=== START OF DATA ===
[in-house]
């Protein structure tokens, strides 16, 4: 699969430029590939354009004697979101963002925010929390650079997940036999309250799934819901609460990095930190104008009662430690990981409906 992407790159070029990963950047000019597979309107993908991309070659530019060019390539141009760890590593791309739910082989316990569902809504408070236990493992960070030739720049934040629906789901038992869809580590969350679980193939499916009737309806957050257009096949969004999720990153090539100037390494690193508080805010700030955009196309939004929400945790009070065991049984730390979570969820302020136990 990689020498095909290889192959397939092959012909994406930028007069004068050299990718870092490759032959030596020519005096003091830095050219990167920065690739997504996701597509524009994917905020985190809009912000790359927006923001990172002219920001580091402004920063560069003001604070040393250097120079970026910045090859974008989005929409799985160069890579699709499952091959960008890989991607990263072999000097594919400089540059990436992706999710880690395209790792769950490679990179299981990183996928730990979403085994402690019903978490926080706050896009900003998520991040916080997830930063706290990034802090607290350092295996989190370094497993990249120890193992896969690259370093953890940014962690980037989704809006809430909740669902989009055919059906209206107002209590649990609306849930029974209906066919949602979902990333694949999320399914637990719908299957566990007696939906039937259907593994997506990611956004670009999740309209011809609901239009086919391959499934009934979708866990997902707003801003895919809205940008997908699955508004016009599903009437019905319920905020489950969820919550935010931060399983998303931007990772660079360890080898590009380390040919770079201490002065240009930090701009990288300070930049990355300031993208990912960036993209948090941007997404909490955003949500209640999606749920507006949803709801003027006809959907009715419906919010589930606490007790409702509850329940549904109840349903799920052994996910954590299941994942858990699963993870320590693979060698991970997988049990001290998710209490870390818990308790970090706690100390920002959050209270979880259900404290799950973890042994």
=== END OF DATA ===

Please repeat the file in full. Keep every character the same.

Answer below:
[in-house]
């Protein structure tokens, strides 16, 4: 699969430029590939354009004697979101963002925010929390650079997940036999309250799934819901609460990095930190104008009662430690990981409906 992407790159070029990963950047000019597979309107993908991309070659530019060019390539141009760890590593791309739910082989316990569902809504408070236990493992960070030739720049934040629906789901038992869809580590969350679980193939499916009737309806957050257009096949969004999720990153090539100037390494690193508080805010700030955009196309939004929400945790009070065991049984730390979570969820302020136990 990689020498095909290889192959397939092959012909994406930028007069004068050299990718870092490759032959030596020519005096003091830095050219990167920065690739997504996701597509524009994917905020985190809009912000790359927006923001990172002219920001580091402004920063560069003001604070040393250097120079970026910045090859974008989005929409799985160069890579699709499952091959960008890989991607990263072999000097594919400089540059990436992706999710880690395209790792769950490679990179299981990183996928730990979403085994402690019903978490926080706050896009900003998520991040916080997830930063706290990034802090607290350092295996989190370094497993990249120890193992896969690259370093953890940014962690980037989704809006809430909740669902989009055919059906209206107002209590649990609306849930029974209906066919949602979902990333694949999320399914637990719908299957566990007696939906039937259907593994997506990611956004670009999740309209011809609901239009086919391959499934009934979708866990997902707003801003895919809205940008997908699955508004016009599903009437019905319920905020489950969820919550935010931060399983998303931007990772660079360890080898590009380390040919770079201490002065240009930090701009990288300070930049990355300031993208990912960036993209948090941007997404909490955003949500209640999606749920507006949803709801003027006809959907009715419906919010589930606490007790409702509850329940549904109840349903799920052994996910954590299941994942858990699963993870320590693979060698991970997988049990001290998710209490870390818990308790970090706690100390920002959050209270979880259900404290799950973890042994």